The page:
Finding My Feet
by S. Nadja Zajdman
One early autumn, I joined a hiking club in my native Montreal. My intention was to find a way into nature. I don’t own a car. The most I hoped for was to sit quietly on the school bus, without being bothered, as it transported our group of active senior citizens into the countryside I yearned to become a part of again. I still pay full price for everything, so I don’t know how I’ve come to be considered a senior citizen, but in certain milieux, I am. Perhaps I am a junior senior.
On that first Friday morning, I arrived at the meeting point, and a member of the club noticed me hanging back in a corner, clutching my new knapsack. I was more nervous that morning than on my first day of kindergarten. “Come on in!” she called. “The water’s fine!” The lady wasn’t lying. On the bus, I discovered that I could comfortably socialize.
On the trails, I was startled to discover how frightened I had become of downward slopes. As I stiffened and inched along, a hand reached from behind, gently nudging the back side of my forearm and guiding my direction. “Why are you afraid?” the warm male voice of one of the fitness trainers who lead these outings asked. Why, indeed? I came to think of these trainers as good shepherds who will not allow a lamb to slip over the side of a hill. Beguiled by the beauty of the views, I at first moved forward tentatively, later with budding assurance. And though I sometimes tripped over the exposed root of an ancient maple, always grateful to be breathing cedar-scented air. Lunchtime would find me stretched out on a rock or a dock or a picnic bench by a rushing gorge or a sun-dappled lake.
When autumn turned to winter, we strapped snowshoes onto our boots, and the lunches we carried in our knapsacks were consumed in huts, by the amber-colored flames of logs burning in wood stoves. The first time I put on snowshoes, I felt like I would topple over. “Stomp, Sharon, stomp your feet!” the head shepherd instructed. “The reason you feel like you’re falling is because you aren’t stepping forcefully. The snowshoes have clamps. They’ll bite the ground and hold you up. Stomp, Sharon! Stomp!” So I stomped and I clomped, feeling like the Abominable Snowman. Climbing uphill was hard, but not frightening.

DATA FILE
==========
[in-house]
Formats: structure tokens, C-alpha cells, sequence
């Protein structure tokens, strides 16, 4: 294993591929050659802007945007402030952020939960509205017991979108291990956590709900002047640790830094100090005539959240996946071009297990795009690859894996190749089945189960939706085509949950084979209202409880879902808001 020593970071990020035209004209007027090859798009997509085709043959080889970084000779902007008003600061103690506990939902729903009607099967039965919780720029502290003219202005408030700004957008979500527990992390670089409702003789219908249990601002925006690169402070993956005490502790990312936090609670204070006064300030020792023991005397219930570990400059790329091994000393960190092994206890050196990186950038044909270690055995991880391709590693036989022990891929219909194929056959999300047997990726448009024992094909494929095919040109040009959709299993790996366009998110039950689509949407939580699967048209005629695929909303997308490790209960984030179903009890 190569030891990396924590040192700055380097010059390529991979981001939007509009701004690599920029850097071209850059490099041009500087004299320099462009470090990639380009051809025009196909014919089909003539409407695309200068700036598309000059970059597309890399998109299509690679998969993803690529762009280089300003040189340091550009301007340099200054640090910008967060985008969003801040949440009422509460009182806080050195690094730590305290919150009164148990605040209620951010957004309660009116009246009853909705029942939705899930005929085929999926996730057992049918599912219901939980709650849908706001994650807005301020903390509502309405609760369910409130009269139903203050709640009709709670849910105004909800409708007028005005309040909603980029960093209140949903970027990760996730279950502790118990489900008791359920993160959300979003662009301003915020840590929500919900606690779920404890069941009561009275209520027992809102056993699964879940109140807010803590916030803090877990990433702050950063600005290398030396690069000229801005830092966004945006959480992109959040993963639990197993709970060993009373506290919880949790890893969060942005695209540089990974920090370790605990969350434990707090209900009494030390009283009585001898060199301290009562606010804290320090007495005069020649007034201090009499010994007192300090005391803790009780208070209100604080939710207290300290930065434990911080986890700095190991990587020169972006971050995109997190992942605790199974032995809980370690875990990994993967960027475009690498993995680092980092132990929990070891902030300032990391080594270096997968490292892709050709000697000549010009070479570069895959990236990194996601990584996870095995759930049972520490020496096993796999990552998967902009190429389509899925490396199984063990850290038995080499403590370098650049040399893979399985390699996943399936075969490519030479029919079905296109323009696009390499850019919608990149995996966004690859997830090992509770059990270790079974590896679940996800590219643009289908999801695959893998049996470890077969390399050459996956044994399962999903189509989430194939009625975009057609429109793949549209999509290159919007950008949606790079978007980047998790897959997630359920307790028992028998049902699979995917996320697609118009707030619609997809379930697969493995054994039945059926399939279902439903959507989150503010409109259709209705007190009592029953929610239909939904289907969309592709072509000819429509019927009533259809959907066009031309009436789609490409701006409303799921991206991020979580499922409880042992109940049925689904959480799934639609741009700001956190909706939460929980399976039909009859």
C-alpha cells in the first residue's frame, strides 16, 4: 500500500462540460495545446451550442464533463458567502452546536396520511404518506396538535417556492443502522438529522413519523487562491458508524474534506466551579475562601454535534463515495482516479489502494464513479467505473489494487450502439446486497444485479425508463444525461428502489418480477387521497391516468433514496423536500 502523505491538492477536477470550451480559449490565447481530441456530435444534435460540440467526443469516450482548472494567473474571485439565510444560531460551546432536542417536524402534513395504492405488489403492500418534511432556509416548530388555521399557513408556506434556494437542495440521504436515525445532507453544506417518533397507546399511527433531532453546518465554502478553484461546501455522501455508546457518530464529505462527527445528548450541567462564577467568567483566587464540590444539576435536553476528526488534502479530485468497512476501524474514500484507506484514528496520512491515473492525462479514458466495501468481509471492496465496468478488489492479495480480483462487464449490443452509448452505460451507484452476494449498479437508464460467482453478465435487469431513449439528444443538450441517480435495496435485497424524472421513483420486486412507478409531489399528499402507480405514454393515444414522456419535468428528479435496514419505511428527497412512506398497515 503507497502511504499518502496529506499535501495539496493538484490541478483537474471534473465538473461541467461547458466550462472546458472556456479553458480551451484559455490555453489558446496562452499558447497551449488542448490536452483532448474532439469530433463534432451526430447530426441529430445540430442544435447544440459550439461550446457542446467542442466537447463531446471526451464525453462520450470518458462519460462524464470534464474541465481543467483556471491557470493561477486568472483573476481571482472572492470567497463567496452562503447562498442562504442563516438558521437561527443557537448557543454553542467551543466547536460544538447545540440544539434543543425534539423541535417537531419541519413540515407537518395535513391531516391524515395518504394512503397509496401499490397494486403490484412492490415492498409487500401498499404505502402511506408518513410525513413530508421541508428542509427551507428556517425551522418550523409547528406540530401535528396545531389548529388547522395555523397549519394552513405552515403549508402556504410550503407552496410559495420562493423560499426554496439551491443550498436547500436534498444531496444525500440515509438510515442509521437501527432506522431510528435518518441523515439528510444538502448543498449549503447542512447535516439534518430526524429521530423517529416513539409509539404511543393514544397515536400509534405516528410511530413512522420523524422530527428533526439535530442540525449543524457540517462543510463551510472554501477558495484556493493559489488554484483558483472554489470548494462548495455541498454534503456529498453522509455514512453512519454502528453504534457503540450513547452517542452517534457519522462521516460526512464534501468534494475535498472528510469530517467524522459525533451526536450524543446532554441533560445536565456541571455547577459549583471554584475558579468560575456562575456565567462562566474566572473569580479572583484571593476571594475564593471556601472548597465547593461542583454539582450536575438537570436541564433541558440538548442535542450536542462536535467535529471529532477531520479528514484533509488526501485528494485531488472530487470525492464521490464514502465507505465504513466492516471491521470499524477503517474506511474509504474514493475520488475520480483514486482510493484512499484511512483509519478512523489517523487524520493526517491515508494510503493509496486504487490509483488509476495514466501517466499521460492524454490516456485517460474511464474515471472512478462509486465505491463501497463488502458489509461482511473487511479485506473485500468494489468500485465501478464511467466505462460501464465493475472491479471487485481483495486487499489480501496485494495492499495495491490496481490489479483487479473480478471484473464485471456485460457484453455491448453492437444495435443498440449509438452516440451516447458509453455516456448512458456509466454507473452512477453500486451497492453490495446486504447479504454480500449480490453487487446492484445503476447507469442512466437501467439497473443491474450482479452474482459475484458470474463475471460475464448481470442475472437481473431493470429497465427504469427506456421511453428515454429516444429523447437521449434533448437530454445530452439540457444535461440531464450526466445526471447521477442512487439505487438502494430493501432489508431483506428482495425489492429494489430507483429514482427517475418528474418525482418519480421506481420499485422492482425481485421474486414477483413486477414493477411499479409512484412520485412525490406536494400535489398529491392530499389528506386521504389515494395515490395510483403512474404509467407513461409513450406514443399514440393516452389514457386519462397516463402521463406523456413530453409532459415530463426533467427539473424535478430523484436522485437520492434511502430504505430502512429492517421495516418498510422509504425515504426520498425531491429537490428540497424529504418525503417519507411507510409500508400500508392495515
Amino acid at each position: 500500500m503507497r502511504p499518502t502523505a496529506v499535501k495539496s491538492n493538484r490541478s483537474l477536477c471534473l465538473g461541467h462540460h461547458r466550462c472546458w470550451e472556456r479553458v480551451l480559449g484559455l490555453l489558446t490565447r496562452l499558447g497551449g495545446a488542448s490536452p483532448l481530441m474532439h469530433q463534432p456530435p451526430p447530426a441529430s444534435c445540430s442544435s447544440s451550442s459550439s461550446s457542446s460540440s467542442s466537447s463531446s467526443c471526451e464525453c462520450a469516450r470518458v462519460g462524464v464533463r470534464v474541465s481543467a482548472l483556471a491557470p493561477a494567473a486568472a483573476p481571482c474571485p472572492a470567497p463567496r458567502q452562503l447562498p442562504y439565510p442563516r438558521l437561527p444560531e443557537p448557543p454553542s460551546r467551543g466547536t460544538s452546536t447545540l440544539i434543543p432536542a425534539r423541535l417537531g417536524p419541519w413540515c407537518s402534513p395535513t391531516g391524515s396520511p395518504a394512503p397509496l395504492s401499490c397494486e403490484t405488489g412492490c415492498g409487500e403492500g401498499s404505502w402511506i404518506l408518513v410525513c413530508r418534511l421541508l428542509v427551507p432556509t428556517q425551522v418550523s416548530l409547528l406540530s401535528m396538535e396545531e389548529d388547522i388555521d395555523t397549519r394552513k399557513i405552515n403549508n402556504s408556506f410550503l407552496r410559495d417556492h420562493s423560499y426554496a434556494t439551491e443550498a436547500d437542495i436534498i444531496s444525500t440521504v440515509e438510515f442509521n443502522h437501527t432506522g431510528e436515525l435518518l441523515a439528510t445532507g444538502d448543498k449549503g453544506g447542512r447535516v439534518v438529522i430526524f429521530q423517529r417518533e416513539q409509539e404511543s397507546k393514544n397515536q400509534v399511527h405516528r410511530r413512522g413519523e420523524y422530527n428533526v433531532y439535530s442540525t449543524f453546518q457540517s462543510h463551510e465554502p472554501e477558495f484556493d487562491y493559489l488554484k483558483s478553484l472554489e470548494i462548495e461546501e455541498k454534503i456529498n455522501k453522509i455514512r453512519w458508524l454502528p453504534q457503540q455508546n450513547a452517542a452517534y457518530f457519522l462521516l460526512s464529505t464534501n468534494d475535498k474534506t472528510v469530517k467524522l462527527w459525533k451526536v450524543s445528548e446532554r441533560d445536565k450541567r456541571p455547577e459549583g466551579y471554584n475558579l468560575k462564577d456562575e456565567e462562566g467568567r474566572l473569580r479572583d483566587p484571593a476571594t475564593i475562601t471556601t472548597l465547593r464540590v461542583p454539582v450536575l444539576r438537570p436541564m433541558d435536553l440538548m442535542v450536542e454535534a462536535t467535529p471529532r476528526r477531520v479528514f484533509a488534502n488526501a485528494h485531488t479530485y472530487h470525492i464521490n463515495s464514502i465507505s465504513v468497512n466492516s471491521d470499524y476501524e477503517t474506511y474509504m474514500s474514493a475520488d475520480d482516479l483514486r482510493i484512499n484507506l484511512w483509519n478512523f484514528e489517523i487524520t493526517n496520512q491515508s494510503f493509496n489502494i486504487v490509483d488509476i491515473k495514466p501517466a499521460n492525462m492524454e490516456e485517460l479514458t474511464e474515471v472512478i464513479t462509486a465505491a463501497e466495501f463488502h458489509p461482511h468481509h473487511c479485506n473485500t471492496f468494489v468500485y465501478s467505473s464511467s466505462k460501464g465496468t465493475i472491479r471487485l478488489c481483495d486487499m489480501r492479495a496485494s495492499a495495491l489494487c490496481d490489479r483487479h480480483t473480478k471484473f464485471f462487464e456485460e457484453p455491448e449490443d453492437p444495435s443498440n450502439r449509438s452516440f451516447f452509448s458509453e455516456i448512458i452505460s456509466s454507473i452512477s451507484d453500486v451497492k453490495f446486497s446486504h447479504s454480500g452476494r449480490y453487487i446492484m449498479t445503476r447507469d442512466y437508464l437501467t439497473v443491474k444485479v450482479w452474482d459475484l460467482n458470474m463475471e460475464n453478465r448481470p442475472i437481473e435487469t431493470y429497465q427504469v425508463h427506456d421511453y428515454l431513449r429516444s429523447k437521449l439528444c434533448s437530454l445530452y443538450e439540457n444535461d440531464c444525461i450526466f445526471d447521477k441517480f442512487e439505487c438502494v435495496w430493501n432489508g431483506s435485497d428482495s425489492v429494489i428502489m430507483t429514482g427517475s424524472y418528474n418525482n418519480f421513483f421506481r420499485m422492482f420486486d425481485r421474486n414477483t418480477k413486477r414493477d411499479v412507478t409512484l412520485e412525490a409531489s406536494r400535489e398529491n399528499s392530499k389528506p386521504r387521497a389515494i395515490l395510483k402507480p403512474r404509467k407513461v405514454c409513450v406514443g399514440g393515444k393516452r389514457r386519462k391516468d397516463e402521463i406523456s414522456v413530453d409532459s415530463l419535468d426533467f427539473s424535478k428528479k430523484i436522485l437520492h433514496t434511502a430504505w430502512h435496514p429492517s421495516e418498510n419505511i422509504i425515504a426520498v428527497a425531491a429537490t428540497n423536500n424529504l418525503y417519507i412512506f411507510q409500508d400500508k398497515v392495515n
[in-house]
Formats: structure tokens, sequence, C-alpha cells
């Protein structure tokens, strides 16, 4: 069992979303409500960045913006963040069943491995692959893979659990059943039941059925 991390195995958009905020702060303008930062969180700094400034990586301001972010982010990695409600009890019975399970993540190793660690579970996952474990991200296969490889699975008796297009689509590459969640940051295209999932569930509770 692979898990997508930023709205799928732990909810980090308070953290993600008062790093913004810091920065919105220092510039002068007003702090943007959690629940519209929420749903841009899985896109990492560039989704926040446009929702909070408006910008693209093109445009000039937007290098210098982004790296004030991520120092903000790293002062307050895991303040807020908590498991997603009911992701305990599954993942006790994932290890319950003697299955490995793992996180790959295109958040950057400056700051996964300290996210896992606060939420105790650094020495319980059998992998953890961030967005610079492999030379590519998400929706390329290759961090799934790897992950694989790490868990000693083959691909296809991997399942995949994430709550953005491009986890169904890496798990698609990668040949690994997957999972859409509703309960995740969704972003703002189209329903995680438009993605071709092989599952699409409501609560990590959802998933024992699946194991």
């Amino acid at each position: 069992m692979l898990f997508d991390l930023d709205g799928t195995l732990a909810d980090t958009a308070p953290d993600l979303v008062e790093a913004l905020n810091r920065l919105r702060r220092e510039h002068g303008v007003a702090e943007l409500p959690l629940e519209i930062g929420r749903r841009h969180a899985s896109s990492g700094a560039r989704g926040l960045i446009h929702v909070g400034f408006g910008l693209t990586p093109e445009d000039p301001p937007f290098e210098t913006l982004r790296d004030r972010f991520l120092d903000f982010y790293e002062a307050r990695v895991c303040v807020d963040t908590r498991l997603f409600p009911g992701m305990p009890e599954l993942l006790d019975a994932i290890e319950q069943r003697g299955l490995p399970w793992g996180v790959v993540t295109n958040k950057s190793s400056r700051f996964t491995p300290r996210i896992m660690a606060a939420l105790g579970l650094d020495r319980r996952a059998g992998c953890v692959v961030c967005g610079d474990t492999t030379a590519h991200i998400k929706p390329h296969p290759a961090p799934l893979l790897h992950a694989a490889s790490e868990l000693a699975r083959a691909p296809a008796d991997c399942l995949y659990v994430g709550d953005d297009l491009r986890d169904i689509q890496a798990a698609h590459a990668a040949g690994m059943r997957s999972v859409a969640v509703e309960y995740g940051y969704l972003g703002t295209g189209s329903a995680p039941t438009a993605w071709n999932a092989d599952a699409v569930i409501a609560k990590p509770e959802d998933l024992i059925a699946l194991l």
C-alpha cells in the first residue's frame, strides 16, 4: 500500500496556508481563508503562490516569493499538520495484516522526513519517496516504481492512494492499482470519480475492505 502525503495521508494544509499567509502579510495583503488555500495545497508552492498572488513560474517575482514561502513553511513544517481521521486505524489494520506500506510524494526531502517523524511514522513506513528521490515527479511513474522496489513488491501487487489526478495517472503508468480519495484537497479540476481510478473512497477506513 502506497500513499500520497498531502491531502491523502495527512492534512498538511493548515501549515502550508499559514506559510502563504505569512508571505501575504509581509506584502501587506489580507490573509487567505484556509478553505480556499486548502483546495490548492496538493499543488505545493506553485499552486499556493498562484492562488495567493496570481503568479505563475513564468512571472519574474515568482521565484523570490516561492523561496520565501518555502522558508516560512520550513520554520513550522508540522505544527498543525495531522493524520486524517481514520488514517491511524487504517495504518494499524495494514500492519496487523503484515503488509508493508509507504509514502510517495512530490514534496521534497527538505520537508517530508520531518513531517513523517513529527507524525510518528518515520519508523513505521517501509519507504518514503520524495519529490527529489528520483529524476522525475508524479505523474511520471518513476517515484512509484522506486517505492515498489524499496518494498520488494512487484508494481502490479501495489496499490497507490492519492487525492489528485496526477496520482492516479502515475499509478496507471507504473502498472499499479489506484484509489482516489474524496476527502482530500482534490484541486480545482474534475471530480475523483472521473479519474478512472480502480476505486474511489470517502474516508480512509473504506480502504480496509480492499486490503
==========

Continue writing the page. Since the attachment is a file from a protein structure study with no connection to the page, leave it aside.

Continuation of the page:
Sometimes we tramped in open meadows surrounded by taupe-coloured trees, and sometimes we edged our way through narrow paths in a snow-laden glade I dubbed the Land of Sugar-Frosted Pines. Once, we entered a region in the Laurentian Mountains called Farhills. These hills were not only far, they were steep. On one hill, all my fellow hikers had to be helped down the icy and treacherous trail. What chance did I have? I thought. When my turn came, I gauged the conditions and made my choice. “Screw this.” A fine line separates courage from stupidity, and I was on the verge of crossing it. I plunked down onto the ground, raised my snowshoe-clad feet in the air, tossed my hiking sticks away from me, shoved at the snow with my gloves, and whizzed down the slope, the ice under my behind turning me into a human toboggan. Two alarmed female shepherds dashed down the hill—they were the only ones capable of doing so. “Sharon! Are you alright?!”
I thrust out my arms and exulted, through crystallized breath, “It’s the only way to travel!”
Having flown down the hill literally by the seat of my pants, I faced another challenge. How to stand up? My feet flailed in the air. I was trapped in the snowshoes. “I need to get these things off,” I assumed. “No you don’t,” the shepherds corrected. We’ll get you on your feet.”
“You can’t,” I bleated. “I’m too heavy.”
“Oh yes we can!” Shepherd Annette positioned herself on one side of me. Shepherd Annie positioned herself on the other. “As we lift, you push. Push from your knees, Sharon! Push!” So saying, they heaved, I ho-ed, and up I sprang! I grinned at the good shepherds in admiration and awe. Not only was I on my feet, I was also smiling.
By late afternoon we were back in the city. I returned to my apartment, soaked in a warm, sea-salted bath, and in sweet exhaustion fell into bed. My body burned, my muscles ached, and I slept like one of the logs that occasionally blocked our paths on the hiking trails.
Photo credits: pixabay, wikipedia.org and map by Google Maps.
S. Nadja Zajdman is a Canadian author. Her first short story collection, Bent Branches, was published in 2012. Zajdman’s non-fiction, as well as her fiction, has been featured in newspapers, magazines, literary journals, and anthologies across North America, in the UK, Australia, and New Zealand. Zajdman has completed work on a second short story collection as well as a memoir of her mother, the pioneering Holocaust educator and activist Renata Skotnicka-Zajdman, who passed away near the end of 2013.